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Iraq around the Clock
( Nov. 5, 2003)
    Iraq is not the United States.
        I want to make it into a bumper sticker.
        To listen to the Bush administration, to read the papers every day, to watch the news. . .you'd think that Iraq is just around the corner from Wisconsin. Or squeezed between Kansas and Nebraska. That it was admitted to the Union sometime around California. That Baghdad won the Series, beating the Yankees (well, not yet, anyway.) Maybe Lincoln was born there.
        Iraq Iraq Iraq Iraq. All Iraq, all the time. All the Iraq that's fit to print. I raq, you raq, we all raq for Iraq. Iraq, can you see, by the dawn's early light? We will, we will Iraq you! We're gonna Iraq around the clock tonight.
        Iraq is not the United States.
        We have a country to look after. Guess what: it isn't Iraq.
        Remember: the "war" was supposed to end quickly, and the Iraqis were supposed to greet the invaders as liberators. So said Dick Cheney, vice-president of Iraq---er, the United States.
        Remember: Iraqi oil was supposed to pay for the rebuilding of the country, and barely tax Uncle Sam's till. So said Donald Rumsfeld, secretary of defense of Iraq---e, the United States.
        Remember: this administration has already spent $82 billion on Iraq, and is trying to spend $90 billion more---thanks to George W. Bush, president of Iraq---er, the United States.
        Has this country gone off its Iraq-er? What do you care about Iraq? Have you been there? Did you grow up there? Did you take a vacation in Baghdad recently? Did Iraq perpetrate 9/11? (Answer: no.)
        Here is the administration's original Iraq-solid ploy: Saddam threatened the world with "weapons of mass destruction." No, no---not Oprah Winfrey---I mean things that are even worse: nasty germs and nuclear bombs. Dick Cheney declared that Iraq had "reconstituted" its nuclear program, and all the SUVs in the USA promptly hoisted flags. Now Tricky Dick says he um, "misspoke"---there were no nukes, after all. And no WMD of any sort have been found.
        (Well, that isn't quite true. They did find a test tube of botox, which is a WMD used by many Beverly Hills women to combat the tyranny of "smile lines.")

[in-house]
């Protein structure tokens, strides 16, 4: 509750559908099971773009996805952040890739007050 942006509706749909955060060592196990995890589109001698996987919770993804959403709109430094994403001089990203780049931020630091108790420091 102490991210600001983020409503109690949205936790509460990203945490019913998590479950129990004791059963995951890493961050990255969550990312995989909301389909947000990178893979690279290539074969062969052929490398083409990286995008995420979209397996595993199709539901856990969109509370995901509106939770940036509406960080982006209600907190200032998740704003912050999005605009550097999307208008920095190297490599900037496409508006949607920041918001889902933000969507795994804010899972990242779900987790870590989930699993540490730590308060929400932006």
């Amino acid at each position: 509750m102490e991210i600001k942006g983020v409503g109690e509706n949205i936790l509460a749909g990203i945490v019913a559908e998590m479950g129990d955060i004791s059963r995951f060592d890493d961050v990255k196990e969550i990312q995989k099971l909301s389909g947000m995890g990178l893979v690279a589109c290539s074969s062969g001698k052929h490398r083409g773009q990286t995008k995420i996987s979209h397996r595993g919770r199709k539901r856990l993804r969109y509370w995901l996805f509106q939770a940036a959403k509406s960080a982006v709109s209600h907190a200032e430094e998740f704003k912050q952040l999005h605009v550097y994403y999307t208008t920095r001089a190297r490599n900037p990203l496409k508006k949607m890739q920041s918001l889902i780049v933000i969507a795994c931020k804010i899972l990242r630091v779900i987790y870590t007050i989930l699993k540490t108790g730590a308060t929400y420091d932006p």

If any WMD are discovered, it seems likely that they will threaten nothing other than Iraq---or maybe Israel and Iran. One of the long-forgotten headlines from this story, after all, is that Saddam actually destroyed a couple dozen missiles in the weeks leading up to the Iraq attack. Imagine that: a "bloody dictator," as Condoleezza Rice likes to say, destroying his very expensive pride-and-joy WMD delivery system---under orders from the "irrelevant" (Bush's term) United Nations.
        Between Iraq and a hard place, the administration fell back on pretext number two: morality.
        It was morally necessary, went the Iraq music, to remove a "bloody dictator," a "brutal dictator," an "evil dictator," a "murderous dictator," a dictator who picked his nose, and so on. No, not Rupert Murdoch---Saddam.
        Morally necessary? The U.S. is in the business of morally policing the planet? It's our duty to go out there and depose every unsavory government? Isn't this the opposite of what Republicans have chanted for decades? Ah, but that was before the "Christian" right began directing foreign policy under President Born Again and Rev. Condy, who once led the White House staff in worship services aboard Air Force One.   
        (Sing it with me, now! Iraq of ages. . .)
        Under the morality argument, U.S. military forces would be engaged all over the world, 24-7. We would be fighting China, North Korea, and occupying half the countries in Africa. Our military forces would be engaged until. . .well, how shall I put this? How about until the U.S. rules the world? Of course, this pretty well describes the "doctrine of preemption," the neocon First Commandment. (The key syllable in "neocon" being "con.")